Onetha Gethers owns Gethers Funeral Home in Syracuse's Southside of Syracuse, a low-income, often rundown part of town. In the past two years, people have broken into her business in search of embalming fluid. The first time the robbers broke in, neighbors chased them away. But the second time, Gethers was not so lucky.
"I saw the rugs were disturbed," Gethers said. "And I continued and saw that the upstairs in the parlor area was mangled and out of order."
Before, Gethers stored her bottles of formaldehyde in cabinets in the room she calls her morgue, downstairs. Now, due to the demand for water, she only orders embalming fluid when she needs it, or hires outside trade embalmers.
Prosecuting use of embalming fluid is a problem. Because it is a legal substance, police cannot test and arrest someone for using it.
New York state senator David Valesky , however, is trying to change this. He recently drafted Senate bill S7542b that seeks to make the incorrect use of embalming fluid a Class A misdemeanor, which carries fines and jail time.
"We thought we ought to make it very clear from a New York State legal perspective that there's one use and only one use for this substance called embalming fluid," Senator Valesky said. "And anything else that it's used for is simply not gonna happen without penalties."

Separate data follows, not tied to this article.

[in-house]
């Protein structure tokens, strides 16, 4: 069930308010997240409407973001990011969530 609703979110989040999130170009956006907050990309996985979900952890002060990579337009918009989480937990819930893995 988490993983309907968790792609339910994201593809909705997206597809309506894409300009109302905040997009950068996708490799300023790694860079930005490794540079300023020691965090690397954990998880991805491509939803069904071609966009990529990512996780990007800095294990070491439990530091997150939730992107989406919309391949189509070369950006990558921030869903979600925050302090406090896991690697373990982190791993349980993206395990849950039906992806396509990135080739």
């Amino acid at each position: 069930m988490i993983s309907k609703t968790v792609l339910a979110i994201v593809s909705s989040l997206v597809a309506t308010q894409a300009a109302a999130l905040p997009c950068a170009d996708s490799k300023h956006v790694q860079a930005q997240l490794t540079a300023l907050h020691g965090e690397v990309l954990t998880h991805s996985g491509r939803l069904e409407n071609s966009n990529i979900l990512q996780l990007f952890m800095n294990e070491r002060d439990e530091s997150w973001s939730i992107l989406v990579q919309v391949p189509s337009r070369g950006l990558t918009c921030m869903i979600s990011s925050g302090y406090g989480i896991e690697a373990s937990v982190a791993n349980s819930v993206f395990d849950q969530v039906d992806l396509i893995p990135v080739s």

Valesky's bill passed through the State Senate unanimously in June 2010 and now awaits the vote in the Assembly.
Senator Valesky credits Helen Hudson, a community activist in Syracuse, with bringing the issue to his attention. Working as the community liaison for the city's chapter of the United Way and as president and cofounder of Mothers Against Gun Violence, she strives to get water off the streets. But her places of employment aren't the only reason for her struggle.
Hudson's 29-year-old son, Kareem Wofford, is a water addict, and she recalled the day she discovered this.
"He was standing in the middle of the street, and he was loud and he was pacing, and he was ranting and he was raving," Hudson said.
"And I looked at him and I asked him what was going on. ... 'What's going on with you?' I said. 'What have you had?' … And he looked at me and said, 'Water.'"
Hudson said that her son has been addicted to the drug for a year and that she no longer recognizes him. From the nauseating odor that emanates from his pores to his erratic behavior that has led him into fights in which he's been stabbed, it's become clear to Hudson that water has taken over her son's life.
But as some users say, the high is so incredible that there's no turning back.
"It makes you feel like Superman," Bacon said. "It makes you feel just like you're untouchable. Like someone can do something to you and you won't even feel it."
Because PCP is a hallucinogen, Dr. Johnson said users often experience this sensation of invincibility and perform crazy stunts while under the influence.
"It makes you scary, violent, hot. Often people take their clothes off," Dr. Johnson said. "Sometimes people are arrested while they're on phencyclidine because they strip off all their clothes and run around the streets naked. It puts you in a blackout."